The run game was not necessarily very efficient, but you better believe it was a significant factor in the outcome. Carson wound up with the first 100 yard rushing game for a Seahawks running back since Thomas Rawls in week 13 of the 2016 season. He had the first red zone touchdown for a Seahawks running back in the last 18 games. All this came at the cost of carries for Rashaad Penny, who had just 3 on the afternoon. Given that it sounds like Penny still has weight to lose, and has been largely ineffective in his opportunities, the next step is to see C.J. Prosise getting a ticket out of the doghouse to take over 3rd down and 2-minute duties.
That pairing gives the Seahawks the most upside in the backfield, with playmakers who can change the game carrying or catching the ball. If the coaches never take that step, it will still be a victory just knowing that Carson is finally playing the role he has earned. Assuming, of course, this was not a one-game departure from insanity.
Now that they have established Carson, it is important to take care of him as well. It is hard for any back to stay healthy over the course of a season, let alone one carrying the ball over 30 times. Optimal would be 20-25 touches.
Dallas came into this game with the 3rd-ranked scoring defense, allowing just 14.5 points per game, and one of the best pass rushes in football. The Seahawks offensive line deserves credit for stepping up and helping clear the way to 24 points and just 2 sacks. They did it all without their starting center in Justin Britt, and with J.R. Sweezy getting his first start ever at left guard. Germain Ifedi had his third tough matchup in a row, going against Demarcus Lawrence, and appeared to hold his own.
The biggest surprise of the young season, though, has to be a Seahawks defense that is showing more gumption than anyone should have rightfully expected. Leading the list of players stepping up on that side of the ball is Bradley McDougald, who is playing like one of the best safeties in football. His punch out on Ezekiel Elliott’s long run was a pivotal moment in the game, and emblematic of the type of play this defense was known for in past years.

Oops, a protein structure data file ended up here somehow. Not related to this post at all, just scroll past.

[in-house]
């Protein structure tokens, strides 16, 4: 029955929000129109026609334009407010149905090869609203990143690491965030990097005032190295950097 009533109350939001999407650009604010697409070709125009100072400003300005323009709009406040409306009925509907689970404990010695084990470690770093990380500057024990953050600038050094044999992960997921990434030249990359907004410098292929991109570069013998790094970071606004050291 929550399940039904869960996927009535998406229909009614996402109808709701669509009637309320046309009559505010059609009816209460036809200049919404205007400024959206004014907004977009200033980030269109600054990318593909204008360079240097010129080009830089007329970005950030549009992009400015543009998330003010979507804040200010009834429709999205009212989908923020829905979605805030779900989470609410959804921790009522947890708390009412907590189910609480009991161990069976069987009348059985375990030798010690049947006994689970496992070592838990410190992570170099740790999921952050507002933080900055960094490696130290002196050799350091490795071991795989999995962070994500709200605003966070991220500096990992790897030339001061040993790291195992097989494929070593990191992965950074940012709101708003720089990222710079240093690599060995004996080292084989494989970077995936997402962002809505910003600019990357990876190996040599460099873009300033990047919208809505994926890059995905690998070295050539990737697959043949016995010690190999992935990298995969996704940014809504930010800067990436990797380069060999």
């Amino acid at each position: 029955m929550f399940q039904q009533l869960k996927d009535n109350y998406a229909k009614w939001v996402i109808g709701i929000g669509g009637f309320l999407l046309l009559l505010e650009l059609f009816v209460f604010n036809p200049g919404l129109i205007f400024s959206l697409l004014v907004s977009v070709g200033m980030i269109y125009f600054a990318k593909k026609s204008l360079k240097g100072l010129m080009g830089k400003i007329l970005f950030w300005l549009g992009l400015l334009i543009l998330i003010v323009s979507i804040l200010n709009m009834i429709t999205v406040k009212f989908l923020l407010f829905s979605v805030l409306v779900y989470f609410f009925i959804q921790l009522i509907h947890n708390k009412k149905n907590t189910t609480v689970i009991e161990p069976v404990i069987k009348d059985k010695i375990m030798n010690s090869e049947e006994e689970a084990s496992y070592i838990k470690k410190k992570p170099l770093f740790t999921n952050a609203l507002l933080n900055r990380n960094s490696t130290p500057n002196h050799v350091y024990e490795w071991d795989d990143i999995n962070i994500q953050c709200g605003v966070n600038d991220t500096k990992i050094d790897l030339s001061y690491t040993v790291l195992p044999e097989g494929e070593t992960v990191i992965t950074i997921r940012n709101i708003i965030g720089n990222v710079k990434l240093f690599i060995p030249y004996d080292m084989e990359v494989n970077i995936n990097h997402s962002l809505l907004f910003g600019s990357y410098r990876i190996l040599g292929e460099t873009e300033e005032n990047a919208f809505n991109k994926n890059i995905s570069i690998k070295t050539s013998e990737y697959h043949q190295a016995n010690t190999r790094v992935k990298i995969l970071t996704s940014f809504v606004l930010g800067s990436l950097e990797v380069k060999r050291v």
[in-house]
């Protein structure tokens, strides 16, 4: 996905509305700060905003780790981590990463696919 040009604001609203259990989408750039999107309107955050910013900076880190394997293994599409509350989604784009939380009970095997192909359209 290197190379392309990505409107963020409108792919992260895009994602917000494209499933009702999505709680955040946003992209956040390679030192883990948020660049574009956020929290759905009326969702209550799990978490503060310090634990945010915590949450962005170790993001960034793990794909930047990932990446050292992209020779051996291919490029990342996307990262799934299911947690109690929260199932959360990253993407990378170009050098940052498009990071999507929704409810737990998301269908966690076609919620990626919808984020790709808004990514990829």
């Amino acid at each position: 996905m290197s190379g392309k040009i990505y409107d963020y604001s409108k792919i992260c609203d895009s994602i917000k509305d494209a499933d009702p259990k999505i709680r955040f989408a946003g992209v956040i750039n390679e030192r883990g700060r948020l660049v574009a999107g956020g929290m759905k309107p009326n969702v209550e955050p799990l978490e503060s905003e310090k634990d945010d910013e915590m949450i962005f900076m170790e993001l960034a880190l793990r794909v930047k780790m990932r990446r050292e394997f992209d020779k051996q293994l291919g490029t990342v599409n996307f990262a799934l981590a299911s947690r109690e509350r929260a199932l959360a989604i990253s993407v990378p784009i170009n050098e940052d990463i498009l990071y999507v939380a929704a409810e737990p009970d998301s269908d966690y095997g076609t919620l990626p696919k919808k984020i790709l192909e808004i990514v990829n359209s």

Earl Thomas finished with two interceptions, making it three straight games that a Seahawks secondary player has had two picks. If this proves to be the last game Thomas plays in Seattle, a real possibility, he will have gone out in style.
Seattle also found a pass rush that had been missing to this point. Five sacks and 10 quarterback hits were season highs.
The truth is that Dallas is not a very good team. Neither, though, were Denver or Dallas. Playing at home helped a lot, but the renewed commitment to an identity that matches the personality and personnel of the team was at least as important. Would the Seahawks have won one or both of their previous two close games had they utilized Carson the way they had in this game and stayed committed to the run? There is a decent chance they would have. Now the goal becomes finding balance and not overcorrecting. You can be sure there will be plenty of fans who now get aggravated when the team runs too much. This is not about a pledge to run on first and second down on every series forever and for always. It is about establishing a physical presence that allows the offensive line to hit instead of being hit, and for your second best healthy offensive player to have an opportunity to impact the game.
The Seahawks did not prove they were good on Sunday. They did rediscover a formula that should keep them in nearly every game, and allow Wilson’s late-game heroics to be in pursuit of victory instead of avoiding a blowout. The coaches were rightfully criticized for the decisions that were made during the first two losses, and should be commended for admitting their mistakes and finding their footing. Now we watch to see if they can repeat the process next week in Arizona.